It is said that one day, replacing the penitential ashes on their heads by white powder, some nuns showed themselves in public like this, and inadvertently started a new fashion.
We know very little about the use of powder during Antiquity. Cato mentions a “pulverulent mixture” which was supposed to give a certain brilliance to hair. But did the Roman women really use powder to make themselves more attractive? We know that powder or dust on the hair was a sign of mourning and the manifestation of great despair.
At the French court, powder probably made its appearance under the reign of Charles VIII, this king being a good perfumer.
At the time of Francois I, violet powder was known, as well as Cyprus powder. For toiletry care, muscat soap was used and a powder known as bean flour, which had the reputation of refreshing the complexion.
Henri III was probably the first to cover his hair with violet musk powder, and the mignons immediately imitated their master.
“A valet, having in his hands a box full of powder resembling that of Cyprus, powdered the patient’s head with a big powder-puff of silk, which he plunged into this box.”
Under Henri IV, the fashion of powder was already so widespread that women of low condition, not daring to show their hair in its natural state, powdered it with the dust of rotten wood which they found in old buildings. Village girls, ahead of their time, powdered themselves with flour. It is under this same reign that a perfumed powder called griserie began to be spread over hair.
At this time, powder was not used dry on hair. It was made to hold by a mixture. You can imagine how many washes it took to get the hair clean again.
At the time of Richelieu, gentlemen had partial wigs, or coins, which were fixed in the hair, to produce thicker locks, and there was a time when this false hair was powdered with the best quality flour. But so many mockeries rained down on these “millers” and “flour-heads” that the fashion died out.
Louis XIII did not wear powder, in spite of, or possibly because of, the white hair which he had at an early age. The fashion only took on some consistency under the reign of Anne of Austria. Among those who launched it, the Marquis of Jauzey is particularly named.
Louis XIV did not really favour this use. Anything which reminded him that he was getting older, was odious to him, and this artificial whiteness too closely resembled an image of old age, for him to consent to use it. He barely put up with a light cloud of it, toward the end of his life.
At this same time, the wife of the Marechal d’Aumont amused herself by making her own powder. This is how the name of poudre a la marechale came into being.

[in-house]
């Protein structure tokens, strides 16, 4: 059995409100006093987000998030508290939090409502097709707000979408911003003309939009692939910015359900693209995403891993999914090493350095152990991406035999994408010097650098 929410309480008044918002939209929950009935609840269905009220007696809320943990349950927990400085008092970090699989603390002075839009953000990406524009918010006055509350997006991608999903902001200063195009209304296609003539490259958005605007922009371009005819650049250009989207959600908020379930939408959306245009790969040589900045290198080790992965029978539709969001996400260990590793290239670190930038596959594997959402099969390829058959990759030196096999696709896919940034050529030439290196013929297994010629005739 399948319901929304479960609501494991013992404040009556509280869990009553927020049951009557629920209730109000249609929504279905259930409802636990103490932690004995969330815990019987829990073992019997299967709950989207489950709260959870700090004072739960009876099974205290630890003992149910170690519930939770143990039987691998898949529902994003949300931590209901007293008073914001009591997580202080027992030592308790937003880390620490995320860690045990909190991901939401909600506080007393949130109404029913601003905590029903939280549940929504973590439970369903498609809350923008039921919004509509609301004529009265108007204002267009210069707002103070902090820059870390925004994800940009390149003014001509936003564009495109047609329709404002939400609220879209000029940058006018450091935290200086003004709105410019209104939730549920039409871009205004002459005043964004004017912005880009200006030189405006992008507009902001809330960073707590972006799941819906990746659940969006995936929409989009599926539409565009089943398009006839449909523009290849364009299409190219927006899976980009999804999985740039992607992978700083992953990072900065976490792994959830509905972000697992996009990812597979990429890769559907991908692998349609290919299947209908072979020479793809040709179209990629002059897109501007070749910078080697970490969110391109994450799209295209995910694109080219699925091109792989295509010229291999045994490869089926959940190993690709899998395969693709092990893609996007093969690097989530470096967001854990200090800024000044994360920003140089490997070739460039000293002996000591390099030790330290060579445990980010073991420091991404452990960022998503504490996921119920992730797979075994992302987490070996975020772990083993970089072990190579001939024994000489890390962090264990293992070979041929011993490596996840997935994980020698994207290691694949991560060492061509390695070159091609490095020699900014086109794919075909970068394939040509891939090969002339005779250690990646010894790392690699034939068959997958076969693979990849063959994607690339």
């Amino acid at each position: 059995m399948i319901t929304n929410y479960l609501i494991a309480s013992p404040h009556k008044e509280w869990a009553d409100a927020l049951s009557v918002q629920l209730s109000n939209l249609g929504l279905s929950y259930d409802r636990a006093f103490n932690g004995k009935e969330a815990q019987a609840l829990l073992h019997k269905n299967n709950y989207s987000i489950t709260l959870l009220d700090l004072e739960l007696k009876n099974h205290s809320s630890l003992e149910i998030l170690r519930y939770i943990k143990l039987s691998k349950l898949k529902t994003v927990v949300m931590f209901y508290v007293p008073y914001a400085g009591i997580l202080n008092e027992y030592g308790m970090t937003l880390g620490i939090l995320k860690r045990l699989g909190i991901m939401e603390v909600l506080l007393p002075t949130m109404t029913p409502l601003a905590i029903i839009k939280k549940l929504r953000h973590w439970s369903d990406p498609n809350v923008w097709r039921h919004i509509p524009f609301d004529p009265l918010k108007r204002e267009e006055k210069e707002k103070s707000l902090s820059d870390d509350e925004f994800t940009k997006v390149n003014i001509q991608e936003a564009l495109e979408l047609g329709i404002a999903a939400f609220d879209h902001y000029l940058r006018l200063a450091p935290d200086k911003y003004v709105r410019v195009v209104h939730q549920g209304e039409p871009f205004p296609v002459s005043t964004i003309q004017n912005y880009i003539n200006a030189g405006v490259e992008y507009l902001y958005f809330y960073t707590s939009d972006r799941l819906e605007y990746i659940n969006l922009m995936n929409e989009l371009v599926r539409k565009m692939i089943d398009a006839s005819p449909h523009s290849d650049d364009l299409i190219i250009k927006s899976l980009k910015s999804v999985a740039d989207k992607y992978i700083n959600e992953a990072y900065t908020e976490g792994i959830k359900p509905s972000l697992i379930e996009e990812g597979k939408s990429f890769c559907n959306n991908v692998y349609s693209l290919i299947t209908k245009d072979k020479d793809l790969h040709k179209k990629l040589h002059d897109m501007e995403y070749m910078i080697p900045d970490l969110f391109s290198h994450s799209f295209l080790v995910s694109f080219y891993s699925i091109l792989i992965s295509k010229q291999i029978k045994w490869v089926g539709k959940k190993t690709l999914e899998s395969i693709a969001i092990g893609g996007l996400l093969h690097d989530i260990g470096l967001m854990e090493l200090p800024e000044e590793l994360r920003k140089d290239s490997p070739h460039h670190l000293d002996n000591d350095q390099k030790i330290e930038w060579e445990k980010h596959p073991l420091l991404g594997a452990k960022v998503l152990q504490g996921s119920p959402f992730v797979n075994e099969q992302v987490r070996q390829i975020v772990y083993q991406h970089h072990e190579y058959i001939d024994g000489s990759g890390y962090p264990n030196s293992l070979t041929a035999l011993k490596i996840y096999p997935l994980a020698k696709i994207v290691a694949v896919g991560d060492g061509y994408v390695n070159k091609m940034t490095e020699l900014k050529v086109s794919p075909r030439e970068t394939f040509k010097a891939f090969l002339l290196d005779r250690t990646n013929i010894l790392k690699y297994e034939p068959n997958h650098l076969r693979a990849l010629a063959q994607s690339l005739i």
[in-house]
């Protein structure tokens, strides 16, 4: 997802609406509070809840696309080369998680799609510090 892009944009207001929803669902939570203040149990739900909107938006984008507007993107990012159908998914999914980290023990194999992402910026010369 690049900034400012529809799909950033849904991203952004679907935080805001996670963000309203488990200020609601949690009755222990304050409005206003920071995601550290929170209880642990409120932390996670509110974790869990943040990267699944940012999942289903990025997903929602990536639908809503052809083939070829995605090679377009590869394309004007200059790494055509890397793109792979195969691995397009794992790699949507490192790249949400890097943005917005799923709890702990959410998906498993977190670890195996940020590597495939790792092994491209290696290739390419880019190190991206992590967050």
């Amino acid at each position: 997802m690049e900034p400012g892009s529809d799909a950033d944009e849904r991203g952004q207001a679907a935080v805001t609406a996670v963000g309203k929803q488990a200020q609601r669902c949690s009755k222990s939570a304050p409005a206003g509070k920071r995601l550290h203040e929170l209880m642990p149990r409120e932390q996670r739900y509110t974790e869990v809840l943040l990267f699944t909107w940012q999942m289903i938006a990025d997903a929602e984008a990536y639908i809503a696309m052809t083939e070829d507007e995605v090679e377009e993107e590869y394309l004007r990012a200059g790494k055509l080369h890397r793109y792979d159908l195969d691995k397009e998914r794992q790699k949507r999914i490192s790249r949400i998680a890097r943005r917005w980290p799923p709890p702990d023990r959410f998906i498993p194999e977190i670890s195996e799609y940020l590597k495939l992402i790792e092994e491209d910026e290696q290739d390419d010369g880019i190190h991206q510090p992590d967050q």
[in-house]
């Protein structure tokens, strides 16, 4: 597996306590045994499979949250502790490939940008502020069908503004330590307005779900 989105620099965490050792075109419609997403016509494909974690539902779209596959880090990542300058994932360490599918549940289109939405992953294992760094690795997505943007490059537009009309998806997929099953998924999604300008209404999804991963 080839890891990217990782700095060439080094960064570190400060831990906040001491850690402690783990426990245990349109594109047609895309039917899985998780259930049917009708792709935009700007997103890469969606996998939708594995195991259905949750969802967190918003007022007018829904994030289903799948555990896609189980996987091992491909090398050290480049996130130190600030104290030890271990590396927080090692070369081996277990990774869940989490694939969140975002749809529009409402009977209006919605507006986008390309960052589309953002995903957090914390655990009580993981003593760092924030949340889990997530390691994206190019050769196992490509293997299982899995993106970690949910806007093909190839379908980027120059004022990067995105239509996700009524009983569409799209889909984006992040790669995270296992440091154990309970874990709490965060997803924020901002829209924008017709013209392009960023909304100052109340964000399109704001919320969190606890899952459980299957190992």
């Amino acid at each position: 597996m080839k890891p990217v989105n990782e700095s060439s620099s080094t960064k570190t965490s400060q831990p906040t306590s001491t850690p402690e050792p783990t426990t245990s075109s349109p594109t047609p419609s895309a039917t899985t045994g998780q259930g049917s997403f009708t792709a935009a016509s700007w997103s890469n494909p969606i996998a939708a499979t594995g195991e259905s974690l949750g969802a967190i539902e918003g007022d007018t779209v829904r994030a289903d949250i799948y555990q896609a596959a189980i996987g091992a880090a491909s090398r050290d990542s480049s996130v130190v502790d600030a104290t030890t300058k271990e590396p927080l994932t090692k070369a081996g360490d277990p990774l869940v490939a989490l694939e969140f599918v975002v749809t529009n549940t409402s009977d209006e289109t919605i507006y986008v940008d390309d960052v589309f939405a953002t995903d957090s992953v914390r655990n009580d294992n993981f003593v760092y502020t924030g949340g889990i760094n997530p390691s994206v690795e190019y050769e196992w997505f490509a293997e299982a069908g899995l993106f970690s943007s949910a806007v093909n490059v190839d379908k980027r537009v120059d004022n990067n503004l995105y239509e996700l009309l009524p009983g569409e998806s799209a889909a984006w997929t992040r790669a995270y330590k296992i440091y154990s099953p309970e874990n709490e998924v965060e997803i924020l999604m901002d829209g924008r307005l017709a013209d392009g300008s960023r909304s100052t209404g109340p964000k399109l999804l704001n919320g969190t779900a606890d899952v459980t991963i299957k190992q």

A patch of blond powder sometimes decorated the wigs of young male courtisans who gave themselves an aura of court and of conquest. For powder was worn, above all, by little bantam cocks on the make.
The rage for disguising hair colour introduced this mode by degrees and, toward the end of Louis XIV’s reign, the Duke of Burgundy, Fenelon’s severe pupil, started wearing powder.
Mme de Sevigne lets us watch the amusing spectacle of the toilette of the Duchess of Bourbon. She writes to her daughter: “She curls and powders herself. She eats the whole time. The same fingers alternately hold the powder-puff and the pain au pot. She eats her powder and greases her hair. The whole makes a very good dinner and a charming hair-do.”
Until then, powder had remained the privilege of people of condition. Even then, it was only of occasional use, or as a whim. It is only under the following reign that it became general.
The chronicle reports that the Duke of Fronsac, the future Marechal de Richelieu, still very young, and already the object of admiration of all the court beauties, appeared at the Opera in a most elegant costume, with his hair completely powdered. This was enough to put powder in fashion.
A treatise on civility from the XVIIIth Century prescribes never “to leave your home without having combed and properly arranged your hair. You can use pomade or powder in very small quantity.”
On 21 September 1740, an act of the Paris parliament forbade starch makers from making starch because of the cereal famine. As powder was made from starch, it was worth only 3 sous the pound before the augmentation of the price of wheat and flour. It increased then to 8 sous.
However, as soon as the act was published, the price of powder rose to 24 sous the pound, in the space of two days. This was a revolution in the world of marquises and young men on the make.
Women had not adopted the fashion of powdering hair as enthusiastically as men. The first lady’s powdered head to appear in History is that of Mlle Cecile de Lisoris, in 1704, and it was only very much later that fashion responded.
Lady Montague, visiting France toward the end of the XVIIIth Century, writes of the worldly women that “their hair resembles white wool, and with their faces the colour of fire, they do not even look human. You would take them for skinned sheep.”.
Second and last part tomorrow.